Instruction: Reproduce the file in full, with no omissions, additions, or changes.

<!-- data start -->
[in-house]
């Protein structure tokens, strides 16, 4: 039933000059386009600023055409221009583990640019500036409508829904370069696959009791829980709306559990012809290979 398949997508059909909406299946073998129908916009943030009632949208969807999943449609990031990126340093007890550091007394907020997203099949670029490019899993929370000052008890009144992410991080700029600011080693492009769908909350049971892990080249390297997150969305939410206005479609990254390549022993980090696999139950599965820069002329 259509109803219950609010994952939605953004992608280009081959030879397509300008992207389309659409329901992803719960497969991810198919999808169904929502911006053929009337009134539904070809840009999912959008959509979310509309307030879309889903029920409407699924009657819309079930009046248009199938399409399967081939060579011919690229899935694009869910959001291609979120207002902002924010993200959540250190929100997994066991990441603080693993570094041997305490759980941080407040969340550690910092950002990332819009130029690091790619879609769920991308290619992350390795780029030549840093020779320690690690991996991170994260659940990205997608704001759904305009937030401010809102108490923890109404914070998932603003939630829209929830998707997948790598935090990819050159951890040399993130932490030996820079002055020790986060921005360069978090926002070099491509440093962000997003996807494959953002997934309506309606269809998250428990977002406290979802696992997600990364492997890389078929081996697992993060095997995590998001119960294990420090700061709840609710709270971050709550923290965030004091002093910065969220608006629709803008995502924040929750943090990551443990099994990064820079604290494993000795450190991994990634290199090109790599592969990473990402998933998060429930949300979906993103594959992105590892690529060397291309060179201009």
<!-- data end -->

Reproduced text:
[in-house]
């Protein structure tokens, strides 16, 4: 039933000059386009600023055409221009583990640019500036409508829904370069696959009791829980709306559990012809290979 398949997508059909909406299946073998129908916009943030009632949208969807999943449609990031990126340093007890550091007394907020997203099949670029490019899993929370000052008890009144992410991080700029600011080693492009769908909350049971892990080249390297997150969305939410206005479609990254390549022993980090696999139950599965820069002329 259509109803219950609010994952939605953004992608280009081959030879397509300008992207389309659409329901992803719960497969991810198919999808169904929502911006053929009337009134539904070809840009999912959008959509979310509309307030879309889903029920409407699924009657819309079930009046248009199938399409399967081939060579011919690229899935694009869910959001291609979120207002902002924010993200959540250190929100997994066991990441603080693993570094041997305490759980941080407040969340550690910092950002990332819009130029690091790619879609769920991308290619992350390795780029030549840093020779320690690690991996991170994260659940990205997608704001759904305009937030401010809102108490923890109404914070998932603003939630829209929830998707997948790598935090990819050159951890040399993130932490030996820079002055020790986060921005360069978090926002070099491509440093962000997003996807494959953002997934309506309606269809998250428990977002406290979802696992997600990364492997890389078929081996697992993060095997995590998001119960294990420090700061709840609710709270971050709550923290965030004091002093910065969220608006629709803008995502924040929750943090990551443990099994990064820079604290494993000795450190991994990634290199090109790599592969990473990402998933998060429930949300979906993103594959992105590892690529060397291309060179201009």